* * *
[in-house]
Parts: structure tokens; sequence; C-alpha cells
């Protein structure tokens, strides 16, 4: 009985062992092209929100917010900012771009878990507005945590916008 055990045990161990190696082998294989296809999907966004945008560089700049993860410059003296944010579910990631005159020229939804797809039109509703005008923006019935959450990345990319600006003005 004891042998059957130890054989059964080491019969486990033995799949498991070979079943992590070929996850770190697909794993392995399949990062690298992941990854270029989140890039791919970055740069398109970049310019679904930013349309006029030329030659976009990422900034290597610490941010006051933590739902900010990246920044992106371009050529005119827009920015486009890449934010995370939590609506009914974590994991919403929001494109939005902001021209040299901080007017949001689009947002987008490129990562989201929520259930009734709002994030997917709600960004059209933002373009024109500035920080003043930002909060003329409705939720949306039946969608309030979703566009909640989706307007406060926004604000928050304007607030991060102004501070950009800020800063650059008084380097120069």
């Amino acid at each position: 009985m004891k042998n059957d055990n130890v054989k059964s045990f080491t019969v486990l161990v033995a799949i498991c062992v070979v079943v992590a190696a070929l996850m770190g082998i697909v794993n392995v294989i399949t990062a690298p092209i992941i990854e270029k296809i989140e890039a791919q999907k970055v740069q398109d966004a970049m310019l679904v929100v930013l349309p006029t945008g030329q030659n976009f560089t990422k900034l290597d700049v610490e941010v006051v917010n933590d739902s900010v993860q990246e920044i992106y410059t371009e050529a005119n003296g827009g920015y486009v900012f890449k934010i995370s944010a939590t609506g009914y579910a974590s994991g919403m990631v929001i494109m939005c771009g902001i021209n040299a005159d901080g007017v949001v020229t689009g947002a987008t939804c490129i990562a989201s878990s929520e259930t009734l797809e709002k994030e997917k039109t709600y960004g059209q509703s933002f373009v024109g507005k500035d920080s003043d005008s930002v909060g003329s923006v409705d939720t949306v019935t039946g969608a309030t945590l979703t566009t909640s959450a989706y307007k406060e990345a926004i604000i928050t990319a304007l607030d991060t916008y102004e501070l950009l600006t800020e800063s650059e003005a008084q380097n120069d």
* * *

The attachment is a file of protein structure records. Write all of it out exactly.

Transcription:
[in-house]
Parts: structure tokens; sequence; C-alpha cells
């Protein structure tokens, strides 16, 4: 009985062992092209929100917010900012771009878990507005945590916008 055990045990161990190696082998294989296809999907966004945008560089700049993860410059003296944010579910990631005159020229939804797809039109509703005008923006019935959450990345990319600006003005 004891042998059957130890054989059964080491019969486990033995799949498991070979079943992590070929996850770190697909794993392995399949990062690298992941990854270029989140890039791919970055740069398109970049310019679904930013349309006029030329030659976009990422900034290597610490941010006051933590739902900010990246920044992106371009050529005119827009920015486009890449934010995370939590609506009914974590994991919403929001494109939005902001021209040299901080007017949001689009947002987008490129990562989201929520259930009734709002994030997917709600960004059209933002373009024109500035920080003043930002909060003329409705939720949306039946969608309030979703566009909640989706307007406060926004604000928050304007607030991060102004501070950009800020800063650059008084380097120069």
């Amino acid at each position: 009985m004891k042998n059957d055990n130890v054989k059964s045990f080491t019969v486990l161990v033995a799949i498991c062992v070979v079943v992590a190696a070929l996850m770190g082998i697909v794993n392995v294989i399949t990062a690298p092209i992941i990854e270029k296809i989140e890039a791919q999907k970055v740069q398109d966004a970049m310019l679904v929100v930013l349309p006029t945008g030329q030659n976009f560089t990422k900034l290597d700049v610490e941010v006051v917010n933590d739902s900010v993860q990246e920044i992106y410059t371009e050529a005119n003296g827009g920015y486009v900012f890449k934010i995370s944010a939590t609506g009914y579910a974590s994991g919403m990631v929001i494109m939005c771009g902001i021209n040299a005159d901080g007017v949001v020229t689009g947002a987008t939804c490129i990562a989201s878990s929520e259930t009734l797809e709002k994030e997917k039109t709600y960004g059209q509703s933002f373009v024109g507005k500035d920080s003043d005008s930002v909060g003329s923006v409705d939720t949306v019935t039946g969608a309030t945590l979703t566009t909640s959450a989706y307007k406060e990345a926004i604000i928050t990319a304007l607030d991060t916008y102004e501070l950009l600006t800020e800063s650059e003005a008084q380097n120069d």